Background: Multiple Myeloma (MM) is an incurable disease resulting from malignant plasma cells. MM is rare in younger patients (median age at diagnosis: 72 year). Patients with MM often experience “CRAB” symptoms defined as: hypercalcemia, renal dysfunction, anemia, and bone lesions. Patients generally relapse multiple times and are treated with multi-drug regimens, preferably triplets; common drugs include proteasome inhibitors (PI), immunomodulatory drugs (IMiD), monoclonal antibodies, and steroids. Select patients may be eligible for an autologous stem cell transplant depending on risk factors associated with disease.

Ixazomib is an oral PI that may be used in the relapsed/refractory (r/r) setting in combination with lenalidomide/dexamethasone. Off-label considerations include utilizing ixazomib in the front-line setting regardless of transplant eligibility in combination with lenalidomide and dexamethasone or in the r/r setting with pomalidomide/dexamethasone or with dexamethasone alone. Ixazomib provides an all oral treatment option in patients with MM. In a clinical phase 1/2 trial, front-line ixazomib/lenalidomide/dexamethasone was associated with a very good partial response in 58% of patients. In the r/r setting, ixazomib-containing regimens demonstrated an improvement in response rates and/or progression free survival. The most common side effects associated with ixazomib in ≥20% of patients include:  diarrhea, constipation, thrombocytopenia, peripheral neuropathy, nausea, peripheral edema, vomiting, and back pain.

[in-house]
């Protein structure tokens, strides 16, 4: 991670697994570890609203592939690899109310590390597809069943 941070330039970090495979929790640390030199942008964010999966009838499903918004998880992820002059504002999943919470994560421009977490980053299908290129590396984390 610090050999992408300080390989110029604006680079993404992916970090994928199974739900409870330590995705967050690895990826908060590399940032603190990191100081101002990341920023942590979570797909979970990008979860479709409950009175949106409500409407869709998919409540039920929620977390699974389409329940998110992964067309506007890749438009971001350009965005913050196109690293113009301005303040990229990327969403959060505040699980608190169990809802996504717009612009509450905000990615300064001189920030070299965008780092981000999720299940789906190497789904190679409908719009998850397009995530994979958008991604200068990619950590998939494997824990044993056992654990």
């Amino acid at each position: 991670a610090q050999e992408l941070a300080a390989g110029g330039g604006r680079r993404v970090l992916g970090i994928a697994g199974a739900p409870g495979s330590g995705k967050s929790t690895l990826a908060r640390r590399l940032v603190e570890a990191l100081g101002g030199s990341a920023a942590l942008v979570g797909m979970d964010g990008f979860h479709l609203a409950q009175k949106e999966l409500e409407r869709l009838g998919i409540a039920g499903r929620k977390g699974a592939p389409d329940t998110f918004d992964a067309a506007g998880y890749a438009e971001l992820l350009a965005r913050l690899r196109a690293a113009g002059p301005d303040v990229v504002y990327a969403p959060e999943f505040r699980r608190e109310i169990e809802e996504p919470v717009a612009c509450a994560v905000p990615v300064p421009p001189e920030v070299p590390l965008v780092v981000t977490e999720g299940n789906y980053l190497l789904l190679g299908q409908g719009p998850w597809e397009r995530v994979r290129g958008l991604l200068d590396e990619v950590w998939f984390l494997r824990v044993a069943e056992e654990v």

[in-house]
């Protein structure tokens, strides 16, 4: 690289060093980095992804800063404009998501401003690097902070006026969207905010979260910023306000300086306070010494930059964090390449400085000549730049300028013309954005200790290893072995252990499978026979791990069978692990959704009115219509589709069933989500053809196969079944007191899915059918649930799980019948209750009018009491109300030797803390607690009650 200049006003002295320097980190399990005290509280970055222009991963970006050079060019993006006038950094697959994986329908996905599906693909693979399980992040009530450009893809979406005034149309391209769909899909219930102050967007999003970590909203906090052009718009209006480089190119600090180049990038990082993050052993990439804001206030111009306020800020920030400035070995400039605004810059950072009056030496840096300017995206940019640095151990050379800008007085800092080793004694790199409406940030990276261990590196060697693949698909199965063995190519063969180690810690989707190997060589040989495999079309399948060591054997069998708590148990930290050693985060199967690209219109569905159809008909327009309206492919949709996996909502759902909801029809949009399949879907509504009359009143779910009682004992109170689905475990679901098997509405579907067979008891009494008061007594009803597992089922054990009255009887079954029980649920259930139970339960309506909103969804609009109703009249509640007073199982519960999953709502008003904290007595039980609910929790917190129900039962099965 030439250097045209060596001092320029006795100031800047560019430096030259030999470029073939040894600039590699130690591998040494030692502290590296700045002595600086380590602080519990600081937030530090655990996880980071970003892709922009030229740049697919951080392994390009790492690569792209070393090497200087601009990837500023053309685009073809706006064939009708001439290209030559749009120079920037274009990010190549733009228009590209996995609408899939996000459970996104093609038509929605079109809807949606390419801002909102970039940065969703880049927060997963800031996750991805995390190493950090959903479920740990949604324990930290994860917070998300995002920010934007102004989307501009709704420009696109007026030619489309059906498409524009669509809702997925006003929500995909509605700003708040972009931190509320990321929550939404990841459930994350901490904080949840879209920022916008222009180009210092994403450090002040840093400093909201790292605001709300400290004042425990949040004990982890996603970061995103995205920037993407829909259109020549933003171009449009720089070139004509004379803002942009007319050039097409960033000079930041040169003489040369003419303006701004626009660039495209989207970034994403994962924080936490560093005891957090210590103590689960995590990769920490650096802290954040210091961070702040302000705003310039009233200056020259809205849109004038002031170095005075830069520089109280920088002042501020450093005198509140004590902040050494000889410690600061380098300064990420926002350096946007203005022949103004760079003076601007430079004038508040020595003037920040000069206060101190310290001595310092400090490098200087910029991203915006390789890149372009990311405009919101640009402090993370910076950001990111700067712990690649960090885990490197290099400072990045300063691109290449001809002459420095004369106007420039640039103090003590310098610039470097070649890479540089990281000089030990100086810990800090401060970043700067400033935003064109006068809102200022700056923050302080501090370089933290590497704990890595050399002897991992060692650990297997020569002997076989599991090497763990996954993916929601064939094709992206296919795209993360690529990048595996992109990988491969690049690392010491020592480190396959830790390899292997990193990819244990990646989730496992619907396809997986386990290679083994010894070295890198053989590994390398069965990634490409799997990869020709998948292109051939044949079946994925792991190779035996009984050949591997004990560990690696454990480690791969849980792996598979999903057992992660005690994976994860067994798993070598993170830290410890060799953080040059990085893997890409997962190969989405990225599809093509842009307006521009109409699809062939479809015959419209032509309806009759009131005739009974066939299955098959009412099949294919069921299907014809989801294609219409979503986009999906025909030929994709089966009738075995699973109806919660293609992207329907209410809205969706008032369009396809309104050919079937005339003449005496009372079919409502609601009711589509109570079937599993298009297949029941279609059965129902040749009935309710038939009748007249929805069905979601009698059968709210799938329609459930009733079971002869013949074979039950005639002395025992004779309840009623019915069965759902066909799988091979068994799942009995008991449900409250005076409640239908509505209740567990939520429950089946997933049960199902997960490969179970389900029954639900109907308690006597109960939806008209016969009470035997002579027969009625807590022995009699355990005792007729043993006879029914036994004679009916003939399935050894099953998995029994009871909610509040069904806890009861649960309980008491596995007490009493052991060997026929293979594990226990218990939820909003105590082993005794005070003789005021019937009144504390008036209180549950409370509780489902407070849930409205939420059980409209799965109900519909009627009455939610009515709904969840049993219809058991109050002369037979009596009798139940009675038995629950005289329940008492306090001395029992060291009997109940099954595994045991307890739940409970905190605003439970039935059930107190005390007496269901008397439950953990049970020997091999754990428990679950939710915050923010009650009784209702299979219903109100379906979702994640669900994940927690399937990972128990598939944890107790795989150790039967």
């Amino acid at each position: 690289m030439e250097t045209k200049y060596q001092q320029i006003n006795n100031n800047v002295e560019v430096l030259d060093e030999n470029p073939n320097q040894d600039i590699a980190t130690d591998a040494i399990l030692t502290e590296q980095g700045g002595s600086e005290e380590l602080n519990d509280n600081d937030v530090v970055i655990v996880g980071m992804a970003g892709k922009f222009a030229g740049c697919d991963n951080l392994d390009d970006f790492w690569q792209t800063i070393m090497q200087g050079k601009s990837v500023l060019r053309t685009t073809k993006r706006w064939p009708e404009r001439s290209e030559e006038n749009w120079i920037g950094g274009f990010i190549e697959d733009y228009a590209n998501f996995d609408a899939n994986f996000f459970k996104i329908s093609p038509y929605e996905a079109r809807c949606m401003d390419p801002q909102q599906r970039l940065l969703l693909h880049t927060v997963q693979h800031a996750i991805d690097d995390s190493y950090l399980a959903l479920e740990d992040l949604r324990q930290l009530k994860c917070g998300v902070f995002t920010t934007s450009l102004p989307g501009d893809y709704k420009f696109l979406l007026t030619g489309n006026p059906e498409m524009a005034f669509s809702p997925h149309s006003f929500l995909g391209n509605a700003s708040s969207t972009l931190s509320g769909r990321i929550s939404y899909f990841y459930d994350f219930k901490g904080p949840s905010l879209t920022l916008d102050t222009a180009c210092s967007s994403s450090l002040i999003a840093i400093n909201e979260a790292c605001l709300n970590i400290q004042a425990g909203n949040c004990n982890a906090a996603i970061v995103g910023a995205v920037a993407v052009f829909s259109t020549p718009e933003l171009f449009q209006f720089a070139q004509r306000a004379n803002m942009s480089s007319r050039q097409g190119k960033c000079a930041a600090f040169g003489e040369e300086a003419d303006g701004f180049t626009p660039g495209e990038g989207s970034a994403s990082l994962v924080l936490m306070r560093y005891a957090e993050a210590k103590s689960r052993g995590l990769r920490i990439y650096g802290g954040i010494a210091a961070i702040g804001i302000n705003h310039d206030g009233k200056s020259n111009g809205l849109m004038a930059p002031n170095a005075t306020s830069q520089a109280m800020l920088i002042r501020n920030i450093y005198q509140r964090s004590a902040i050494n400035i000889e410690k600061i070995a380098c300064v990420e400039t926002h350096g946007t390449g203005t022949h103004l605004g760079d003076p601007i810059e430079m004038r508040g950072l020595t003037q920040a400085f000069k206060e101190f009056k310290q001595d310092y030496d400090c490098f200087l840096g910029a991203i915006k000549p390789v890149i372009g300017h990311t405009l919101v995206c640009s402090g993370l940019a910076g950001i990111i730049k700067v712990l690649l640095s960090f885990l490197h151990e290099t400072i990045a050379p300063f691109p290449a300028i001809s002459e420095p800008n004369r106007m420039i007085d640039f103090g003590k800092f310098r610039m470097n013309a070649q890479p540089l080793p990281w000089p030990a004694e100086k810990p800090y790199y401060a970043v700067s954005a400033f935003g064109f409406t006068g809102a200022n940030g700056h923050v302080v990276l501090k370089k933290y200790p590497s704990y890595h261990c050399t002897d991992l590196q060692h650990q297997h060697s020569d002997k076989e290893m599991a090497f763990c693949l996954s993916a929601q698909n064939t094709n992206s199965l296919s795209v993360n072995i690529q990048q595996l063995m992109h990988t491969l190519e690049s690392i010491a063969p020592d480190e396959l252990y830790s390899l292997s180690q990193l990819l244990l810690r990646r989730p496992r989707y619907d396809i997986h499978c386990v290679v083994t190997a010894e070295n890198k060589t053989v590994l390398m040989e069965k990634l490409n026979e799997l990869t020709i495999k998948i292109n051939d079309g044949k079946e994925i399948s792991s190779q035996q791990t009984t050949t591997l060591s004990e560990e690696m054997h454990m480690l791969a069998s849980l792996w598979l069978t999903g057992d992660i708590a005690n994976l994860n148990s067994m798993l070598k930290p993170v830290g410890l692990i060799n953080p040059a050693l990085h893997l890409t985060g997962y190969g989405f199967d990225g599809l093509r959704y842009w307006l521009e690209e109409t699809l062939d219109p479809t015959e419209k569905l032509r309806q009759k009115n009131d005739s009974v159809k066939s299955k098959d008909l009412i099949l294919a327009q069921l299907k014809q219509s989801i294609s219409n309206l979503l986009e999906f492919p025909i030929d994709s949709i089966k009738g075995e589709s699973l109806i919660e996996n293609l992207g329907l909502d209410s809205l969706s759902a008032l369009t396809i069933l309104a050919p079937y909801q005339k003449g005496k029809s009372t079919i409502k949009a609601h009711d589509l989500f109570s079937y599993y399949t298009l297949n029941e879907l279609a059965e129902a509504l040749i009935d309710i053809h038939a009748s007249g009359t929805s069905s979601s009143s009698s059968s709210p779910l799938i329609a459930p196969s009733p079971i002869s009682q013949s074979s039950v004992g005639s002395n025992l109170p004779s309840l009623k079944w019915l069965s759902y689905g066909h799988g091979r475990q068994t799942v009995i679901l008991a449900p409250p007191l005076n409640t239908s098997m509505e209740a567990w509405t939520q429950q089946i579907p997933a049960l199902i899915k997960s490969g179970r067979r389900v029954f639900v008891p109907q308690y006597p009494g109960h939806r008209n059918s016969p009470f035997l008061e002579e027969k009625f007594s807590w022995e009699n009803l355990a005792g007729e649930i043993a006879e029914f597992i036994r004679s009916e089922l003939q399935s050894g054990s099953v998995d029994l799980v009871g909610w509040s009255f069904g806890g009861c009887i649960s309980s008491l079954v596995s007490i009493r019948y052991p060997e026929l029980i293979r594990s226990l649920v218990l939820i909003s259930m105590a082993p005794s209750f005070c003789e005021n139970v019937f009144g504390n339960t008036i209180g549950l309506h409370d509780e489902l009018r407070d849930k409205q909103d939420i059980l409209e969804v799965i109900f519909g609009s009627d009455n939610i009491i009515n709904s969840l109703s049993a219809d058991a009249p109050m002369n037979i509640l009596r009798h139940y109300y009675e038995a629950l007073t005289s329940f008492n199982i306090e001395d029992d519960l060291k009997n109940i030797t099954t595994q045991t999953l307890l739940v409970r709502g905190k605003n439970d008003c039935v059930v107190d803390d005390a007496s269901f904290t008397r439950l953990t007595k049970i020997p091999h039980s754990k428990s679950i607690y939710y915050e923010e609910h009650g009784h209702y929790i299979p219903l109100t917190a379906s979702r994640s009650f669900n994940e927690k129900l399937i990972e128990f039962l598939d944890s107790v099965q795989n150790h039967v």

PQI Process:

Upon receipt of prescription for ixazomib:

  • Prior to therapy initiation, obtain baseline labs CBC/diff, CMP, and relevant MM labs to assess treatment response
    • Select MM labs: lactate dehydrogenase (LDH), beta-2 microglobulin, protein analyses, bone marrow aspirate, and cytogenetic studies
    • Platelet and neutrophils nadir occurs on days 14-21 of each cycle. Labs should be monitored monthly but may be more frequent with the first three cycles
  • Ixazomib should be dose reduced for severe renal impairment (or ESRD requiring dialysis), or moderate and severe hepatic impairment at baseline. If toxicity occurs during treatment, ixazomib should be withheld and dose reduced to the next lower dose if attributed to therapy
    • Baseline CrCl <30 ml/min or ESRD requiring dialysis: 3 mg PO daily on days 1, 8, 15 every 28 days
    • Baseline total bilirubin >1.5x ULN: 3 mg PO daily on days 1, 8, 15 every 28 days
  • Ixazomib is metabolized by multiple CYP enzymes and non-CYP proteins. Avoid concomitant administration of ixazomib with strong CYP3A inducers
  • Ixazomib is available as 4 mg, 3 mg, and 2.3 mg allowing for 25% incremental dose adjustments
Alternating Dose Reductions with Lenalidomide
ReactionPlateletsNeutrophilsRash
Parameter< 30,000/mm3< 500/mm3Grade 2 or 3
First Occurrence·       Withhold ixazomib and lenalidomide

·       Upon recovery, resume both but reduce lenalidomide at next lower dose and continue ixazomib at most recent dose

Subsequent Occurrence·       Withhold ixazomib and lenalidomide

·       Upon recovery, resume both but reduce ixazomib at next lower dose and continue lenalidomide at most recent dose

      *Continue alternating dose reductions for additional occurrences and review resources for additional information on managing other adverse events

  • Monitor for peripheral neuropathy
  • Ensure patients receiving PI therapies are also receiving antiviral therapy to prevent against herpes zoster reactivation. Patients on IMiDs (lenalidomide or pomalidomide) should be on aspirin for DVT/PE prophylaxis or therapeutic anticoagulation based on clotting history and risk factors